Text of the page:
Every week the Tom Bowdidge Youth Cancer Foundation receives a large amount of Grant applications from Young Cancer Patients and their families, requesting monetary help. You would be forgiven for thinking this is for a treat like a Smart TV, new Ipad or something fun and frivolous. But you would be wrong!
A shocking 87% of our grants are paid to help with necessities of life and to help alleviate the financial pressures a cancer diagnosis brings to a family, especially when it is a young person.
In the first instance the parent or main care often has to give up work in order to be by their child’s side. They will not receive benfits thus making a significant dent in the household income.
Many of our grant applicants have to travel great distances to the hospital where they receive their care and treatment. Sometime public transport is not an option due to the risk of infection. Indeed some patients are too weak to travel this way. This results in high taxi fares or an increase in petrol and parking costs.
Once ensconced in hospital one is faced with extra food bills and living costs, especially if based in London. Richard and Nikki know from bitter experience that Tom hated the food so they had to buy him three meals a day – a very costly business.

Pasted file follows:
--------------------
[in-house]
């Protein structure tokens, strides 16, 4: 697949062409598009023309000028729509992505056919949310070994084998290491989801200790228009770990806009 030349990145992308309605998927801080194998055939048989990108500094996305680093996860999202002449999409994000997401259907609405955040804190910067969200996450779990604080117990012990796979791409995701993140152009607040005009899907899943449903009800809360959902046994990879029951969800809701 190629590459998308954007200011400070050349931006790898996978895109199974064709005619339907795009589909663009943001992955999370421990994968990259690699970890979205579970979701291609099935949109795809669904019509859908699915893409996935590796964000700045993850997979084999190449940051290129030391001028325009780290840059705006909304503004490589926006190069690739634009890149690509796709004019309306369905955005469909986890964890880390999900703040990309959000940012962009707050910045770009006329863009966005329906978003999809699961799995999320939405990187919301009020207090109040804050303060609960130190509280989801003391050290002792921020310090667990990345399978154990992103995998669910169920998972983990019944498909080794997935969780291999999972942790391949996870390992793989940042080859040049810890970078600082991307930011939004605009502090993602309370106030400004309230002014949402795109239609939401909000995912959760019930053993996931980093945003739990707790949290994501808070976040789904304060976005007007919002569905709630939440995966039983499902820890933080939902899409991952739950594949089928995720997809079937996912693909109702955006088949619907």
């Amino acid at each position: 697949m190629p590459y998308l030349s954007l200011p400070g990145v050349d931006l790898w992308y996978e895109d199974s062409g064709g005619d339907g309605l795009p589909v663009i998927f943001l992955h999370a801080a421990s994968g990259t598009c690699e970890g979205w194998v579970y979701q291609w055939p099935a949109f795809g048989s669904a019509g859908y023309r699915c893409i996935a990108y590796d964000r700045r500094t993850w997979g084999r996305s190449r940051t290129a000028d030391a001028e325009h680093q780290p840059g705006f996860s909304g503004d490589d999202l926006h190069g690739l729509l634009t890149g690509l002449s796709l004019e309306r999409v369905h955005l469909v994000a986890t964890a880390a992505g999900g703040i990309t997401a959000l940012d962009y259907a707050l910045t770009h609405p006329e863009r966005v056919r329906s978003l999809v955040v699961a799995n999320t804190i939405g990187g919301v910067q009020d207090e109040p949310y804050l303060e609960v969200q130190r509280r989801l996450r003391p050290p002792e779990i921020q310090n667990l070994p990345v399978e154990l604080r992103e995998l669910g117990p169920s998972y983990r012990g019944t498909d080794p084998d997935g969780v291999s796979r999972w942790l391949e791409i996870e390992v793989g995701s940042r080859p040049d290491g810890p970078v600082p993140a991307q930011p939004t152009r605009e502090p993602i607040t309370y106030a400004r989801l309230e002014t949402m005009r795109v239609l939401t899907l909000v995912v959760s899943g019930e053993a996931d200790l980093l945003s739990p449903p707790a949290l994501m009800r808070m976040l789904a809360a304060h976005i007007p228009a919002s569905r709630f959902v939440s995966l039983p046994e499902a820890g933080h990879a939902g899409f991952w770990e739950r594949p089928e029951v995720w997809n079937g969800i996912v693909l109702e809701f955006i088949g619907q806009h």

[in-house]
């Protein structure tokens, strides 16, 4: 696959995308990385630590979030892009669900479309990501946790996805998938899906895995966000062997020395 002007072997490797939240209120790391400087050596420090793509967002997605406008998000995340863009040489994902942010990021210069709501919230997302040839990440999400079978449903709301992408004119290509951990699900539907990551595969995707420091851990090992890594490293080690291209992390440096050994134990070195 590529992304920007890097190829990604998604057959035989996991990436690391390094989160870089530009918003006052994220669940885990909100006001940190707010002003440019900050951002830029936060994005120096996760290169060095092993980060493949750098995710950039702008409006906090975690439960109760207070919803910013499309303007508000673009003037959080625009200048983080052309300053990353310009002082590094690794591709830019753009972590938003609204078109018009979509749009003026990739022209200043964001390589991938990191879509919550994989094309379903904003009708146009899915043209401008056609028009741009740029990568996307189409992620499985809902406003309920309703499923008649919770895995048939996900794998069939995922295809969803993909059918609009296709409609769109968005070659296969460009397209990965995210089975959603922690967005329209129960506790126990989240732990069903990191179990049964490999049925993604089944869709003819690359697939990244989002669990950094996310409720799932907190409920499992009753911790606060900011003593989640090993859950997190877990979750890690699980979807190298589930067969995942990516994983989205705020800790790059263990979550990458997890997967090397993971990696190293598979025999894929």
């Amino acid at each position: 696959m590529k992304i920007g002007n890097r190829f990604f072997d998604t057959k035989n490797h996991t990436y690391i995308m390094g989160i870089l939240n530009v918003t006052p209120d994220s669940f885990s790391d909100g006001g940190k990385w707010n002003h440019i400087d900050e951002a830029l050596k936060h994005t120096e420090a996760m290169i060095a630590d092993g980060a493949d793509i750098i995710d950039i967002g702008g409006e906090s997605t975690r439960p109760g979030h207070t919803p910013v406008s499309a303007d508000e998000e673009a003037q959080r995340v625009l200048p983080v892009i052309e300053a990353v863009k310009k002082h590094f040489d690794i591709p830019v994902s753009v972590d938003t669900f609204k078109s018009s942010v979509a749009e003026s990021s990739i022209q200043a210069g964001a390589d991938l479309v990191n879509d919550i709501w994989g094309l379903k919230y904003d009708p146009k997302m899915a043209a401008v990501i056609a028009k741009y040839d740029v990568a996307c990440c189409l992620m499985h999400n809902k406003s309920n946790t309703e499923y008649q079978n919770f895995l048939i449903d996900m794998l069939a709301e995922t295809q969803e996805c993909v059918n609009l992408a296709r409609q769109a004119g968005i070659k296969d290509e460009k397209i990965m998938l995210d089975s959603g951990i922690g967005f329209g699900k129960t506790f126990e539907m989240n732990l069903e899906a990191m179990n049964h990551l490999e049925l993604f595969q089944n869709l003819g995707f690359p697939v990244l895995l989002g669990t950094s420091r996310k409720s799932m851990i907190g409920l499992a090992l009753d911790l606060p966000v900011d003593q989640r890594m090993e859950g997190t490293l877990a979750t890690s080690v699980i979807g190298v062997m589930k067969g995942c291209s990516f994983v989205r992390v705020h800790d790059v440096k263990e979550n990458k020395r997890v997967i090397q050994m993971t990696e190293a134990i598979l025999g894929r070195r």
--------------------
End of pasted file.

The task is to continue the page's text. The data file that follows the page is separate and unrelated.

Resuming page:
With one member of the family staying by the bedside of the teenager, this often means the 2nd parent or carer needs to find accommodation nearby, often at great cost. Failing this they would stay at home and travel to and fro each day. None of this money is funded nor does any help come from the Government.
Over the past few months it has become clear how much worry and upset this causes the young person who should really just be focusing on their treatment and recovery.
One of the applications that shocked the Tom Bowdidge Youth Cancer Foundation recently was for a bath chair. The young patient was very poorly and due to have an operation. He didn’t have the strength to stand up to wash or shower and needed a special bath chair to help him. Tom had one of these provided to him free for the Occupational Therapy team but apparently this is no longer a service they provide! The Foundation paid £100 to help make a difference to this young mans life.
With an increase in these applications we are launching an appeal to raise £10000. This will allow us to help, on average, 25 young people who are in desperate need at an already very worrying time.
Please will you help us to continue our invaluable work and make a difference to these young adults and teenagers.